Version tested: Wii U
Two days from Wii U's release in the US, and we still don't quite know what it is yet. We don't have a full picture of its features or its system software or how it will work online. We don't fully understand the digital glue that will stick this beefed-up HD Wii console to its GamePad tablet controller. It's a weird console.
So - in its early days, at least - the burden of explaining Wii U will have to be shouldered by Nintendo Land. Like Wii Sports and Wii Play before it, this mini-game collection is part party game, part tech demo, part game design propaganda. It's meant as much to illustrate the potential of a novel hardware set-up as it is to entertain family and friends. To be quite honest though, it's better at the latter than it is at the former. Nintendo Land is a weird game for a weird console.
Its cute conceit, presented with perfect polish and charm, is that it's a virtual amusement park dedicated to all things Nintendo. It's somewhere your Miis stroll and cavort, dressing up as Mario or Samus or Captain Olimar before jumping into playpens where Nintendo's colourful game worlds are recreated out of stitched cloth, painted metal and shiny plastic capsule toys. It's completely disarming.
While it reels you in on the ageless appeal of classics like Zelda and Animal Crossing, Nintendo Land is not made by the same Nintendo as those games. Surprisingly, it's not made by the image-conscious, jogging-pants Nintendo of recent years, either. Instead this is the Nintendo that infiltrated the seaside bars and truck stops of the 1980s with Punch-Out!! and Balloon Fight and Mario Bros.; the Nintendo that drove a generation of schoolchildren mad with the sadistic bleeps of Game & Watch; the Nintendo that whiled away the 1970s peddling light-gun games in abandoned bowling alleys. This is the brash, testy, brawling Nintendo of the arcade. Roll up, roll up!
When it wants to be, Nintendo Land is as tough as old boots. And in games like The Legend of Zelda: Battle Quest and Donkey Kong's Crash Course, it really wants to be, acting for all the world like it's wringing a shiny coin out of you for every retry. If there's one thing to love about this compilation, it's that it's not afraid of putting off kids and grandmothers with a bit of good old-fashioned video gaming - remembering that they liked it well enough 30 years ago.
The only problem with this is the incessant explaining that it requires. The 12 games - six solo, three competitive and three co-op - cover the broadest possible range: deathmatch, dungeon crawl, rhythm action, shooting gallery, endless runner, you name it. Most of them sport some novel mechanic or control scheme, with the multiplayer ones splitting their attention between one GamePad player and up to four others using Wii remotes and the TV. So you'll spend a lot of your time with Nintendo Land either listening to the unsettling synthesized drawl of your robot guide Monita (not Nintendo's most sympathetic bit of character design ever), or explaining what to do to your friends.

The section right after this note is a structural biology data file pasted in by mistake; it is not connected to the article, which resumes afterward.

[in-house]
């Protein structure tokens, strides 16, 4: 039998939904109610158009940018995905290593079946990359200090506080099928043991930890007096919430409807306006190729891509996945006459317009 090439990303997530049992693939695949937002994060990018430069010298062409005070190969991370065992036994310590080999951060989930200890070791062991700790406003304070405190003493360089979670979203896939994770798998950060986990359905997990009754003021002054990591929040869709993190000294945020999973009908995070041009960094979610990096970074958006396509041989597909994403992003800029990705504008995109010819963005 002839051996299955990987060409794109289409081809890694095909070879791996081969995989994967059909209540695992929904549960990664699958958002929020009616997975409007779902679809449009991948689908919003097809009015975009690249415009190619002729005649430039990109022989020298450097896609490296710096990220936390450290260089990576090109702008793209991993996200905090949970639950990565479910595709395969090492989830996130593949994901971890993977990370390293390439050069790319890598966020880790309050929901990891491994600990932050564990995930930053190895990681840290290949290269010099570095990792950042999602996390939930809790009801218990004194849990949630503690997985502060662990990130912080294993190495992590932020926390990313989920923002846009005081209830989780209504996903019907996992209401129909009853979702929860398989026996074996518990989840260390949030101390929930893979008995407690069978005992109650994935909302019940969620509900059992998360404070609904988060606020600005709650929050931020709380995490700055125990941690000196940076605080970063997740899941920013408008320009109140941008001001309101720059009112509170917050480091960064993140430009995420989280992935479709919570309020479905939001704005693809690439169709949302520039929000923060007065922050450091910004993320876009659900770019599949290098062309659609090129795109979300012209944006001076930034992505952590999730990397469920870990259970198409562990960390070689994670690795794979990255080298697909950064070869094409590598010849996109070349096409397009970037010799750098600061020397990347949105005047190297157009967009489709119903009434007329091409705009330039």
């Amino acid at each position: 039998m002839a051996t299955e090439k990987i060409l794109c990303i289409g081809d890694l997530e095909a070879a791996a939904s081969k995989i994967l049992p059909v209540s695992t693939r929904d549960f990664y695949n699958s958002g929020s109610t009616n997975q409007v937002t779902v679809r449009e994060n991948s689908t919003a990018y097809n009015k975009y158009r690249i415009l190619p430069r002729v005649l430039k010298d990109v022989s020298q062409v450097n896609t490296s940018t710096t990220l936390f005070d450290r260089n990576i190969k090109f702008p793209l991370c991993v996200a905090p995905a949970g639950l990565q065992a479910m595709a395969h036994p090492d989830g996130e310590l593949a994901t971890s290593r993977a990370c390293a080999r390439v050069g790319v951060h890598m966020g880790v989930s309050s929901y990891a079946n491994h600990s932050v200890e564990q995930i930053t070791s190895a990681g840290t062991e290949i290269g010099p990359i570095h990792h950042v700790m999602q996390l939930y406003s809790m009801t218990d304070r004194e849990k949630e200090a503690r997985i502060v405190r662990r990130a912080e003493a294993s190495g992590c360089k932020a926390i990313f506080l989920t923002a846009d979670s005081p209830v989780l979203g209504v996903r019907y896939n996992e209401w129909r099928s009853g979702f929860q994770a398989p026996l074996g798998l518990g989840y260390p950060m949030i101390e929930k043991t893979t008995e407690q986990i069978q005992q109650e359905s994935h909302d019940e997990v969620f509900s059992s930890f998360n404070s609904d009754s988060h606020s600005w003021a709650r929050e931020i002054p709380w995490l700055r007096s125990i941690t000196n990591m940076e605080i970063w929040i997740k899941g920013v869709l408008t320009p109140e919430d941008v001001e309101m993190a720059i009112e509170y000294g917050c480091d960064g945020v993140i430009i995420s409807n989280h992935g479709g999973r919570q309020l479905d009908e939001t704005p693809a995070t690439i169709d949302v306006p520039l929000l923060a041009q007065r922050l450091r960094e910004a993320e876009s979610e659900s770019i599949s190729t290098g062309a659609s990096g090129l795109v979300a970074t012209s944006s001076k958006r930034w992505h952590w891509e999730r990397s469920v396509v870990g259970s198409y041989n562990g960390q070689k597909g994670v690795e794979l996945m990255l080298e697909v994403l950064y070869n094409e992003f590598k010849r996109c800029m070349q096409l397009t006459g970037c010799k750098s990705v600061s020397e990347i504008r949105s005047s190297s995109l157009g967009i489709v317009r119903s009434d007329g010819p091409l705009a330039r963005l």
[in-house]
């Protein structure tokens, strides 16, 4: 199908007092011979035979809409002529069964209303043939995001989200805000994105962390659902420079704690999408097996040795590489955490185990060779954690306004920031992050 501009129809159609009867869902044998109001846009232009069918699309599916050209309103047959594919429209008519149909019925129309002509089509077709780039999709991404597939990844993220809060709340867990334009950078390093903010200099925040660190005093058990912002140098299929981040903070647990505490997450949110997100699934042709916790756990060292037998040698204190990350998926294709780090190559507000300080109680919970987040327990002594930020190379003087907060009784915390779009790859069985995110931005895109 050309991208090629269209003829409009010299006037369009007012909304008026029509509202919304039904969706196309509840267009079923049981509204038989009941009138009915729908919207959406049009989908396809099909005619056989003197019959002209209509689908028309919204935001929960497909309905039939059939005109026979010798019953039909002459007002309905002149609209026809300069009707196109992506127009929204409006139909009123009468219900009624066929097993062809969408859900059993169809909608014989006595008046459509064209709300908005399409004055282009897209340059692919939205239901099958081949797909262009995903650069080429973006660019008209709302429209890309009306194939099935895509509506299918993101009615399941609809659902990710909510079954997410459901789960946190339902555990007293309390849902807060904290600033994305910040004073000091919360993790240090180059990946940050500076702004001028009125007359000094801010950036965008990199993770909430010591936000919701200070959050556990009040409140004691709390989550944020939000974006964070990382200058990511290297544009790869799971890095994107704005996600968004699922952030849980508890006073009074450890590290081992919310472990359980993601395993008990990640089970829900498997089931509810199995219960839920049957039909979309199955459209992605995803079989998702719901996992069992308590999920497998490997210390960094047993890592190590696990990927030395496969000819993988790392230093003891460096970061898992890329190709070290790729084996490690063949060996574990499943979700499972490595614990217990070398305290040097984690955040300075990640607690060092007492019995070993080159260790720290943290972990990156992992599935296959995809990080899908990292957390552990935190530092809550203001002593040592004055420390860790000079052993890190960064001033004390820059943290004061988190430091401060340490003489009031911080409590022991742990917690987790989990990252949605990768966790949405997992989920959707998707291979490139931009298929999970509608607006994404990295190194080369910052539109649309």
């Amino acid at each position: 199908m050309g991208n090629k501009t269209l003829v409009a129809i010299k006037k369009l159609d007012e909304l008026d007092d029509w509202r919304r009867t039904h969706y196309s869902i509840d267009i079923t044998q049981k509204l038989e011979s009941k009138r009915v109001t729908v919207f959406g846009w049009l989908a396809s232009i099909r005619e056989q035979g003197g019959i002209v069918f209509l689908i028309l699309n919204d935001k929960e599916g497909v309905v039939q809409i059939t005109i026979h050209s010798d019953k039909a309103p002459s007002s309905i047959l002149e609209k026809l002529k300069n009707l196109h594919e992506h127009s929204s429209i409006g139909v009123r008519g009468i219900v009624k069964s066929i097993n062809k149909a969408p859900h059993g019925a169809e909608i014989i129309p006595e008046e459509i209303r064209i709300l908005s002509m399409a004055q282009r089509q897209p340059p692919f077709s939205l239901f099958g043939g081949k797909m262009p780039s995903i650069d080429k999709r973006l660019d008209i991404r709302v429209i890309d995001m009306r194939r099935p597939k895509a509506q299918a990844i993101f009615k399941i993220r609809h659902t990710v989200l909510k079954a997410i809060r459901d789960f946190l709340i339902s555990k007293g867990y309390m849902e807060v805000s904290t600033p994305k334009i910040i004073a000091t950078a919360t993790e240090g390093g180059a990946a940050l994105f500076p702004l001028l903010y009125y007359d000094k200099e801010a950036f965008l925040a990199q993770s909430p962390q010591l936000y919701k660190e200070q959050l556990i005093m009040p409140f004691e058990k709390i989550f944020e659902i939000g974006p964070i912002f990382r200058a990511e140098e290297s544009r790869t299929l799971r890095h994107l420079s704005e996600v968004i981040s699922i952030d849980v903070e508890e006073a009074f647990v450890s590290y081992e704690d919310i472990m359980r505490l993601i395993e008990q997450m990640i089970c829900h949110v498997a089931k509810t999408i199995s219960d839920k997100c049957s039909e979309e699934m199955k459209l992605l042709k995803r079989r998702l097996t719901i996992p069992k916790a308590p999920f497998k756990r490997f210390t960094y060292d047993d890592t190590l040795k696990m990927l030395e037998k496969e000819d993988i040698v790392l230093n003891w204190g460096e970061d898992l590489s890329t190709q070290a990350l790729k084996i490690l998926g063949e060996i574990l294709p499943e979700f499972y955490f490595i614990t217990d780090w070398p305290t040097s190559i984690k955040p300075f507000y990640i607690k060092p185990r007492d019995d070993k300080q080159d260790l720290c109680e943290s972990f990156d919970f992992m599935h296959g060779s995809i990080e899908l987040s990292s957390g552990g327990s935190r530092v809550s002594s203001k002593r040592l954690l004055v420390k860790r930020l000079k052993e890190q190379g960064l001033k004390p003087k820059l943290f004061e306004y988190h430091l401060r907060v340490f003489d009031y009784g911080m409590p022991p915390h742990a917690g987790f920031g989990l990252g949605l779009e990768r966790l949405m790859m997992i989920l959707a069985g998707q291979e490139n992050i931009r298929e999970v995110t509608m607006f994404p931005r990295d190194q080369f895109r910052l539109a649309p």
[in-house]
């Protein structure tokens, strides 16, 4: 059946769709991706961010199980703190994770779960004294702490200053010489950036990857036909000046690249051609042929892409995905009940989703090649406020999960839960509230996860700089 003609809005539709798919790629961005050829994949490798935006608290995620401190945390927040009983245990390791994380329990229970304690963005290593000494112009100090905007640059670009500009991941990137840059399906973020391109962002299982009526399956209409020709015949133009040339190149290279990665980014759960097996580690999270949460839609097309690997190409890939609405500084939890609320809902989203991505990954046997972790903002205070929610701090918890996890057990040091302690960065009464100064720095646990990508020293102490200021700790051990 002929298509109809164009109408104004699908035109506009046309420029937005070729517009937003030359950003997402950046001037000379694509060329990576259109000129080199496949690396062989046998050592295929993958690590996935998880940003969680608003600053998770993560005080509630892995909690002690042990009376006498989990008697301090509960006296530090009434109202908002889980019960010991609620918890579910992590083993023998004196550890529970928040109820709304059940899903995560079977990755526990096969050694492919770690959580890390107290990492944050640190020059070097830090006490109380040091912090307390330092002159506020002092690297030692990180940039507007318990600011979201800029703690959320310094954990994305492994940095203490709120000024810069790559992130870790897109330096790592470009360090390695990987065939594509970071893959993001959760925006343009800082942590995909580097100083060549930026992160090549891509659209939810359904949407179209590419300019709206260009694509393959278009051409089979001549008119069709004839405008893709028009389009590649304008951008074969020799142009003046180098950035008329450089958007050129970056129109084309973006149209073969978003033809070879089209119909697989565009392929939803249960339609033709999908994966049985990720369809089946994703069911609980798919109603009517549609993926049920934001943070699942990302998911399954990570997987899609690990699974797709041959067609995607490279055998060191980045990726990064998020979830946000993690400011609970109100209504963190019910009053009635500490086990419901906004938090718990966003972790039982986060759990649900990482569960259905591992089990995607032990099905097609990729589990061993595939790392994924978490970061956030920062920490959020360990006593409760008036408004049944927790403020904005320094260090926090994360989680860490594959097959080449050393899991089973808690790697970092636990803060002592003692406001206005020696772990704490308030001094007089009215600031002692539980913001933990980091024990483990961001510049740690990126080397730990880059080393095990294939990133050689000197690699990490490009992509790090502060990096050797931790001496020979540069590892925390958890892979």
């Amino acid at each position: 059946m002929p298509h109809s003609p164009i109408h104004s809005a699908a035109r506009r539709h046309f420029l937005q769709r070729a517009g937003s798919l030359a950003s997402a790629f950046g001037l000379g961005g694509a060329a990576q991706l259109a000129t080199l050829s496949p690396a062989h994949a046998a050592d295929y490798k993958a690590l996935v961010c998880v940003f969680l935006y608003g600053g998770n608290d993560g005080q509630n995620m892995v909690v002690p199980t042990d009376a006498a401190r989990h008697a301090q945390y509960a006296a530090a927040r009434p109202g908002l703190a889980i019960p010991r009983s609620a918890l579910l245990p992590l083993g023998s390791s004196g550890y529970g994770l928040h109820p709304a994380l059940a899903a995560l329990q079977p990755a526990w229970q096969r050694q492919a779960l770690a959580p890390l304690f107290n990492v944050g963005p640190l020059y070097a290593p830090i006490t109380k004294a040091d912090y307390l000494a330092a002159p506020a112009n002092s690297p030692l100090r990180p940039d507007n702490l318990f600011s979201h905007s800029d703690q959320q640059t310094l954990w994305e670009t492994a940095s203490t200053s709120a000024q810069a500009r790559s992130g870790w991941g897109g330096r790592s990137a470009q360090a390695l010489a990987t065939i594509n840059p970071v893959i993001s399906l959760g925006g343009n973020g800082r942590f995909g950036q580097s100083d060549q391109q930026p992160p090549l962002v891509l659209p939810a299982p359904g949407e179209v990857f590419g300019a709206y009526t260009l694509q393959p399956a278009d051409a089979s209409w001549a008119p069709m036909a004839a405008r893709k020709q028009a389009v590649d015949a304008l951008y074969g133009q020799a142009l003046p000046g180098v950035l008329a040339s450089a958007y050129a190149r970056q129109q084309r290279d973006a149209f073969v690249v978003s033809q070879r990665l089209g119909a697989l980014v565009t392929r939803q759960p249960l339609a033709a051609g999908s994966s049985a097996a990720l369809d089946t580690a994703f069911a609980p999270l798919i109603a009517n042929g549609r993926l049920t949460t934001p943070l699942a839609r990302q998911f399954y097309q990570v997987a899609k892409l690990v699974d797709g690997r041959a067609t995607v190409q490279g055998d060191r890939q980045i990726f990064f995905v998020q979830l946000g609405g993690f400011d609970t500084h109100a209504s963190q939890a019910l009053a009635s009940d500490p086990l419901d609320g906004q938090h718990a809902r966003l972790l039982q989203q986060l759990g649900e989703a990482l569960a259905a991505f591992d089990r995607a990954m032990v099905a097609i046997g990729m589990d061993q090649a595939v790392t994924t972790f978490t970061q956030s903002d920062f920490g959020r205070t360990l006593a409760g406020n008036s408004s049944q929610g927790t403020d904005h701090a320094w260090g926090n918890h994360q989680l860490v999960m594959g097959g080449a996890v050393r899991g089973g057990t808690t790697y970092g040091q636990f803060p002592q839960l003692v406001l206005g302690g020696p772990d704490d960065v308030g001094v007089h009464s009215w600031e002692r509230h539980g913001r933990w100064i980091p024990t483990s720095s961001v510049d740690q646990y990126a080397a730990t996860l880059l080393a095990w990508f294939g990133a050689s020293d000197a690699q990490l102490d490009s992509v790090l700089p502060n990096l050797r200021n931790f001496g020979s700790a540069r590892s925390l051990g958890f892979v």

"The games are all made to Nintendo's usual high standards, but their entertainment value varies a fair bit. "
The games are all made to Nintendo's usual high standards, but their entertainment value varies a fair bit. The most worrying sign here for Wii U's future is that the three competitive 'attractions' are very similar variations on a theme. That theme, if you want to show off, is the rare 2003 GameCube/GBA experiment Pac-Man Vs.; if you don't, it's tag.
Mario Chase is the simplest variation, casting the GamePad player as Mario, running away from up to four Toads in a circular maze. Mario can see where the Toads are, but they have to communicate amongst themselves to track him down. It's a basic caper spun out with a couple of neat map variations.
In Animal Crossing: Sweet Day, the roles are reversed, with the GamePad player trying to catch the others before they gather all the sweets on the map in their comically expanding plastic animal heads. The twist is that you're controlling two cutlery-wielding guards, one with each stick. With a brain-twisting hand-eye challenge for one player and hectic co-ordination for the rest, it's messy fun.
Both pale next to Luigi's Ghost Mansion. It's role reversal time again, as the Luigis play ghosts to one ghost's Pac-Man. They can only see the GamePad-playing ghost in the light of their torches or a flash of lightning; their torches sap its health, while it can stun them from behind. Close to the genius design of Pac-Man Vs. but with more involved rules and a range of wickedly designed mazes, it's an absolute hoot with a full complement of players. (All these games can be played with just two, but it's honestly not recommended.)
You can't fault tag as a basis for pure playground antics and all three competitive games duly entertain, but so far Nintendo Land is offering only a narrow window on Wii U's potential. The six solo attractions don't widen it much, although they do deliver some hectic end-of-the-pier fun combined with enough challenge to make leaderboard competition meaningful.
From worst to best: Octopus Dance is a crude Simon Says rhythm action game where the GamePad and TV present mirrored views that you'll need to switch between. Balloon Trip Breeze might as well be a smartphone game - you steer your Mii through an obstacle course with gusts of wind drawn on the GamePad, checking the TV for a wider view. Yoshi's Fruit Cart is a puzzler of sorts where you need to draw a path on the GamePad to collect fruits only visible on the TV.